Out-Law News | 21 Nov 2007 | 12:16 pm | 1 min. read
One poster showed actor Paul Giamatti pointing a gun while holding a mobile phone to his ear. Another showed Clive Owen leaping in the air and aiming two guns towards the viewer, though not pointing directly at the viewer. A third poster showed Owen with a gun by his side.
The Advertising Standards Authority (ASA) received complaints that the ads were irresponsible. Others said they were offensive and insensitive towards families affected by gun crime, in particular the family of Rhys Jones, the 11-year-old who was recently shot dead in Liverpool. Three people said the posters might distress young children.
Entertainment Film Distributors defended the posters. It denied that they glamorised gun violence. The company said the weapons in the image of Clive Owen holding two guns had been specifically designed to angle the guns away from the viewer. It also said the poster had been approved by the Advertising Viewing Committee of the Film Distribution Association, the body that approves promotional material for all 18 certificate films.
The ASA acknowledged that the text on the posters – including "Just another family man making a living" and "I'm a British nanny and I'm dangerous" – gave an ironic effect.
But it added: "We were nevertheless mindful of growing leve ls of public concern about the use and threatened use of guns. We concluded that, when taken together, the image and text in [the poster showing Owen with a gun by his side] would be seen by most people merely to reflect the content of the film and was unlikely to be seen to glamorise or glorify real gun crime. However, we considered that the prominence of the gun in [the poster showing Giamatti holding a gun and a phone] and the action shot and the actor's expression in [the poster showing Owen aiming two handguns] suggested a direct aggression that could be seen to glamorise the use of guns and violence."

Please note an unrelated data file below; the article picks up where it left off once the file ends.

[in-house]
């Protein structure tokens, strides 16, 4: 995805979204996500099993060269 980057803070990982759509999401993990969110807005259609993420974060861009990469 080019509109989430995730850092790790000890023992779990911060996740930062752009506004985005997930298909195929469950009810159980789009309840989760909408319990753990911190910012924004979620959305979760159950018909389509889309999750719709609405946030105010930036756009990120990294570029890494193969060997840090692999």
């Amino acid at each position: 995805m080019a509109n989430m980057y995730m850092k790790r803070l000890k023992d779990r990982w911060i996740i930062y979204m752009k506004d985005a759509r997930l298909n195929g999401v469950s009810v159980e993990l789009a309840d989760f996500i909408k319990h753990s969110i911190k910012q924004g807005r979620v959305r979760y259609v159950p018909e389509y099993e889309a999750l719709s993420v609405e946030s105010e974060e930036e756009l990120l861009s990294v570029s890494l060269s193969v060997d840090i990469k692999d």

The two offending ads "could be seen to condone violence by glorifying or glamorising the use of guns," said the ASA. It ordered that they should not be shown again.
The ASA rejected the complaints about insensitivity towards families affected by gun crime and the risk of distress to children.
The ASA has received complaints this year about 523 ads that depicted or alluded to violence. That is more than twice as many as the number of ads that were the subject of similar complaints last year. A spokesperson told OUT-LAW that the ASA is concerned by this increase and is hosting a seminar in Nottingham today to debate where the line should be drawn in future.